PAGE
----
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35 – Dave Clark covers an HRA format requirement: Areas Of Interest. The Navy subdivided the island into geographical Areas of Interest “that sort of make sense” to look at the entire Naval base one section at a time.
He first discussed Area of Interest One [AOI 1] covering three buildings on the Clipper Cove side of the island near the connector with Yerba Buena Island. Those three buildings are originals, part of the 1939 Exposition. The Navy kept them, and three of them are still there.
Building 3 was the ‘Frontier Base, a ship salvage port. In March, 1942, at the beginning of World War Ii, the buildings were the same as in the Exposition.
Going forward into the Second World War, you got a flurry of activity. Building 3, called a Frontier Base by the Navy, acquired piers, overhaul and salvage, the ability to do “significant repairs,” including most likely the capacity to clean radiation off ships caught in the Bikini atoll bomb test blasts. “You see pieces of ships going on back and forth inside that building, says Clark.”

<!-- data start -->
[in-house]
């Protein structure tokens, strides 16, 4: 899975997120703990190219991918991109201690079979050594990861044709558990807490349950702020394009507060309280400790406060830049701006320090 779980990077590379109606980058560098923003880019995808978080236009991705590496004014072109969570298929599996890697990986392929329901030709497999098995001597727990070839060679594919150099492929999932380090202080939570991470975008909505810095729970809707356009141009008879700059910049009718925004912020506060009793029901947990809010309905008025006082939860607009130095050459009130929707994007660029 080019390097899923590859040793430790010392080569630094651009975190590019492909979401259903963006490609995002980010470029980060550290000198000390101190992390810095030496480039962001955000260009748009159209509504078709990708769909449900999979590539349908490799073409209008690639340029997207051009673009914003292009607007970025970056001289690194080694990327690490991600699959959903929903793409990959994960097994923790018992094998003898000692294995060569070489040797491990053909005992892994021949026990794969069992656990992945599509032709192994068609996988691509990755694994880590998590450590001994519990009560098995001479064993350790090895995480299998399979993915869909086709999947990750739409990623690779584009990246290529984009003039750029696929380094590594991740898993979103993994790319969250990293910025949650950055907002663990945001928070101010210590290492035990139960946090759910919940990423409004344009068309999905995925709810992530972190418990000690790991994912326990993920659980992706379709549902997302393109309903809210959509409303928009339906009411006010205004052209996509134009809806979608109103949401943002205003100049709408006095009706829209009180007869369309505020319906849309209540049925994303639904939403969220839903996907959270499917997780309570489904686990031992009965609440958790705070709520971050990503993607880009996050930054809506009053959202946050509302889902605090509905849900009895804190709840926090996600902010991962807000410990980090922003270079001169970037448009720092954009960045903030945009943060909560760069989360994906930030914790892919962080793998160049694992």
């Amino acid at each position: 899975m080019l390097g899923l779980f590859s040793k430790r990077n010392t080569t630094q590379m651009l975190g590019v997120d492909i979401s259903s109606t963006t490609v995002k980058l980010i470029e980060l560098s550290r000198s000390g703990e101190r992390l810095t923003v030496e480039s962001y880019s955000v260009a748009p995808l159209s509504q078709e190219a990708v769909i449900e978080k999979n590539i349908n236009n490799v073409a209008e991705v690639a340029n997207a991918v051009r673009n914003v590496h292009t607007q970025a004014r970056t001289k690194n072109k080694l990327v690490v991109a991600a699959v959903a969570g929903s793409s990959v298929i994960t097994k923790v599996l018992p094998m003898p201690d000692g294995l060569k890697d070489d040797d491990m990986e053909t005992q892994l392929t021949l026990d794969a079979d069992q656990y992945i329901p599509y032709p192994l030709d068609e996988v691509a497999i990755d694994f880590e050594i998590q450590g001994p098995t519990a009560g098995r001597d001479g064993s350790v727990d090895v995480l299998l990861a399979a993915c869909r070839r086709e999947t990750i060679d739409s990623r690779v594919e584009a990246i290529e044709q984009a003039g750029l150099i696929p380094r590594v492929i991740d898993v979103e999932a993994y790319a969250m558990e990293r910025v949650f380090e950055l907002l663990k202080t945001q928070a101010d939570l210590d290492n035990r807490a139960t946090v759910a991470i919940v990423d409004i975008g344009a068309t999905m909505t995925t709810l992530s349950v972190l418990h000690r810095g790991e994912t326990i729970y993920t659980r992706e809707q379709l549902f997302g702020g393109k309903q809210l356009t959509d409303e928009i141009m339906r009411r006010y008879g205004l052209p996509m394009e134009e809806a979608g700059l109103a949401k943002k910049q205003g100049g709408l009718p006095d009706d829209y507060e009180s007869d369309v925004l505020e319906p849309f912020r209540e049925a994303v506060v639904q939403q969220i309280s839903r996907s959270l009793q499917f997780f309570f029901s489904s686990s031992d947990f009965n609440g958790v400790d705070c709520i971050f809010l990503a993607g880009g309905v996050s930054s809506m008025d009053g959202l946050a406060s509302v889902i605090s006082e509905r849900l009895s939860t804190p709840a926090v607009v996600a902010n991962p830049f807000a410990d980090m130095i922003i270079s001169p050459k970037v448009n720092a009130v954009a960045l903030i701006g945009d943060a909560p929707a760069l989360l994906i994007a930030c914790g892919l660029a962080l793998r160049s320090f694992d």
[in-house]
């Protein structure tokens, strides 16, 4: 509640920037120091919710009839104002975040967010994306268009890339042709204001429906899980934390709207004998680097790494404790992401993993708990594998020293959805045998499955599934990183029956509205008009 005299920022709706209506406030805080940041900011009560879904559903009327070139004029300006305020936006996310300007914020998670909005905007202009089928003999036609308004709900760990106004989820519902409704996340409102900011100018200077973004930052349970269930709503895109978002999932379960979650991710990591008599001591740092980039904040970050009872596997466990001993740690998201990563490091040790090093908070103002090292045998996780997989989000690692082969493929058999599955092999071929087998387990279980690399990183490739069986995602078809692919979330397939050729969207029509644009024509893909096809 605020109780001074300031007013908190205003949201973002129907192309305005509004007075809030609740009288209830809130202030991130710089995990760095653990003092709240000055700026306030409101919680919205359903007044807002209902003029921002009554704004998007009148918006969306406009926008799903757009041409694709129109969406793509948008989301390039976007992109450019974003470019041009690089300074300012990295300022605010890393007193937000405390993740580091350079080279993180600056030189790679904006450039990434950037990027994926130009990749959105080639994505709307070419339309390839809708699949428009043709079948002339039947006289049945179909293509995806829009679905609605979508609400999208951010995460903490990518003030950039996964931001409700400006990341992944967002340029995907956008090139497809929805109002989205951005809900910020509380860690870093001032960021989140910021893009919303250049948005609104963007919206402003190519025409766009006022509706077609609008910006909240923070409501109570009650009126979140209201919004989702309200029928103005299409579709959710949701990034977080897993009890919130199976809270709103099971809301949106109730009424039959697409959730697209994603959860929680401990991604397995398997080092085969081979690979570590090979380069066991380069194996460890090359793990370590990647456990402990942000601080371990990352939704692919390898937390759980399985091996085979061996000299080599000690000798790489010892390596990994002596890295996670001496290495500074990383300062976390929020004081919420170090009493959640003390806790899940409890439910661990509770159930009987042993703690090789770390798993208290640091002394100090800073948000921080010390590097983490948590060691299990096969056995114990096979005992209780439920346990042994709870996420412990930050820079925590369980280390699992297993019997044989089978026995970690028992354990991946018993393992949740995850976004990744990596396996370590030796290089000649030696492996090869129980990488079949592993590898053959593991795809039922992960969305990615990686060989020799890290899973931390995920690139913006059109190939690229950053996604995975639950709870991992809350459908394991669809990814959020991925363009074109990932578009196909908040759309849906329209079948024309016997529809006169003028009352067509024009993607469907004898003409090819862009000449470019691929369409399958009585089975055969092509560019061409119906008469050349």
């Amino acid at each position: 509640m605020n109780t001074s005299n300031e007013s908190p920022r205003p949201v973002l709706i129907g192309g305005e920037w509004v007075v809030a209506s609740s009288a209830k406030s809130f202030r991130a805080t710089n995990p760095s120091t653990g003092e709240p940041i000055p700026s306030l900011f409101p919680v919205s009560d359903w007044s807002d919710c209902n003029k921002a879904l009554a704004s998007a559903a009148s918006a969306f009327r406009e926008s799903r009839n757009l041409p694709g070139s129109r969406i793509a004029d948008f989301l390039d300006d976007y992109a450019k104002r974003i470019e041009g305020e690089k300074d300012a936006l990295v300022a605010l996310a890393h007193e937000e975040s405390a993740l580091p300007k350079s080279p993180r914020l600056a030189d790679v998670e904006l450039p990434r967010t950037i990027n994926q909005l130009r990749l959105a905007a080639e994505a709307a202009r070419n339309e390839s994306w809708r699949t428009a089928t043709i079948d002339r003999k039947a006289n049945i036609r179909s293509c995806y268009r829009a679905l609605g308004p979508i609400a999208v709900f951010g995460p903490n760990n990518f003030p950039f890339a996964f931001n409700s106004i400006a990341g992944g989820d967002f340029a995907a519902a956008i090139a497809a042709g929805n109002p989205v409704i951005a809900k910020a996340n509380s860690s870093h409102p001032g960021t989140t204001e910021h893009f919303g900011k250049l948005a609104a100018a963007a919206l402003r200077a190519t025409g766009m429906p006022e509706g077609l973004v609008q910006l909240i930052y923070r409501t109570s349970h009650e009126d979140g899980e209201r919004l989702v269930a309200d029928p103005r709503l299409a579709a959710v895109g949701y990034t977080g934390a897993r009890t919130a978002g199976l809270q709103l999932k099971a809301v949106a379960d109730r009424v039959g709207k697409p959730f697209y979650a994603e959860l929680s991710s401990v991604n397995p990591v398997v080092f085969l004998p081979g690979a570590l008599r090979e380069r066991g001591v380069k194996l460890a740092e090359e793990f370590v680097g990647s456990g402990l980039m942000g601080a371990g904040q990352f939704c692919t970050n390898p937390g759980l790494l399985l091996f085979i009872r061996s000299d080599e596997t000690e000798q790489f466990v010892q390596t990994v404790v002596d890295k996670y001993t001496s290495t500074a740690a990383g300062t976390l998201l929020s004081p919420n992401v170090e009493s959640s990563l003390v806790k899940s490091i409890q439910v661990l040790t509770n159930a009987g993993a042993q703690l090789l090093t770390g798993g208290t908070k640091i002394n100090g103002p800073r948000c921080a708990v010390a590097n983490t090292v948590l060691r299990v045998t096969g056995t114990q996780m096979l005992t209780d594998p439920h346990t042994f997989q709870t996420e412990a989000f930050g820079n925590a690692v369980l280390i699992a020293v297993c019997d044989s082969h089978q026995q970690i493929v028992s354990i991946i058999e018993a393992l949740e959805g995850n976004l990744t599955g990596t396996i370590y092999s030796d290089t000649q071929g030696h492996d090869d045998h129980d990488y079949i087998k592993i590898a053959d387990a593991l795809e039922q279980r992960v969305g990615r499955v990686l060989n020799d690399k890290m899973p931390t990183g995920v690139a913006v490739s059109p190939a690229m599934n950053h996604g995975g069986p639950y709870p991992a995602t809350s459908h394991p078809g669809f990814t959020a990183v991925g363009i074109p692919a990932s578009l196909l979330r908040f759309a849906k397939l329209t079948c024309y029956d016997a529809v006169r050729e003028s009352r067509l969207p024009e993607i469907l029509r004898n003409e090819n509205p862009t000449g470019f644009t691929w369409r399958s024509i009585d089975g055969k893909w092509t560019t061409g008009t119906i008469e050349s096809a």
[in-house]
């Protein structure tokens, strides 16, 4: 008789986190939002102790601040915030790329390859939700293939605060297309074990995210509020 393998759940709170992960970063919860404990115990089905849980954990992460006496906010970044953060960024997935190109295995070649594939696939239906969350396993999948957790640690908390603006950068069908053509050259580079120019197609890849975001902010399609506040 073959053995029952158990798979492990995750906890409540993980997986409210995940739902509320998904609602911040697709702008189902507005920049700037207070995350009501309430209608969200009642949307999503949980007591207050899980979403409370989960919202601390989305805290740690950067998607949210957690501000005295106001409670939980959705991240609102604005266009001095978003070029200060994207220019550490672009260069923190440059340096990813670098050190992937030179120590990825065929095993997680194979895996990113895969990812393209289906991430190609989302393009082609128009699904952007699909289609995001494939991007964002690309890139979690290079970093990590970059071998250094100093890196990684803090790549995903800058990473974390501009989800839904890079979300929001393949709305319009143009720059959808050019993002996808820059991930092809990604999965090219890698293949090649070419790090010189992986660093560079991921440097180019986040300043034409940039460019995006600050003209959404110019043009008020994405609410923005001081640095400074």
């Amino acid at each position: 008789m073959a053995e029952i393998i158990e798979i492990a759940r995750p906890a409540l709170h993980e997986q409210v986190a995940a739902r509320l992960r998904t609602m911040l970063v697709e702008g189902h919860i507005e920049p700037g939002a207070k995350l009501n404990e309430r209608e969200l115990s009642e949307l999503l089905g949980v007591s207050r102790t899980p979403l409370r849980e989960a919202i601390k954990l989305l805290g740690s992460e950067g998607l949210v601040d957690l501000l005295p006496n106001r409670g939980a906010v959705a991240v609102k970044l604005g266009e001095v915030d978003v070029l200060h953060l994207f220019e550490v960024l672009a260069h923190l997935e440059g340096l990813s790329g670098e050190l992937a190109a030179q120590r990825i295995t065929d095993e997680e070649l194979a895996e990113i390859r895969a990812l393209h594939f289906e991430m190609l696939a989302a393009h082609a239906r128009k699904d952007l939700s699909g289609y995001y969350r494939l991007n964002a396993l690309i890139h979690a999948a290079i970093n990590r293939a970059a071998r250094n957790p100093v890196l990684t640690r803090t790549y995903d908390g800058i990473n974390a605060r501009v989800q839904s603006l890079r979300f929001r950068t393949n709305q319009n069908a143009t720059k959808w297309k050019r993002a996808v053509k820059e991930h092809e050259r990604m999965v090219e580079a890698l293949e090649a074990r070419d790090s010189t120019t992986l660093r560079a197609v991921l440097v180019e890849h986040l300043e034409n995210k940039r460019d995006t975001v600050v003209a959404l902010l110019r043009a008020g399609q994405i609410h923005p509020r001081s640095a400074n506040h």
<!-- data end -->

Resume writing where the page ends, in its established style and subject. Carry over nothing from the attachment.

Building 3 had the optical shop on the top floor. In the optical shop, they used strontium-90- a radionuclide employed in making glass.
In 1947, things wind down. Building 3 lost it’s Frointier Base status. In in the late ’60s, the optical shop was torn down. Dave shows an old schematic of the optical shop floor plan with the drain depicted as a hole in the floor where radionuclide material was rinsed into the Island sewer system, prompting the Navy to Impact both the buildings and the pipeline and outfall into the Bay.
The Navy will impact Building 3 because of World War II activity, though Dave never explains the exact nature of the radioactivity coming from the ship repair area. Further impacted will be the optical shop, and the sewer line carrying radioactive waste down Avenue M to the outfall beside the Water Treatment Plant in the Bay.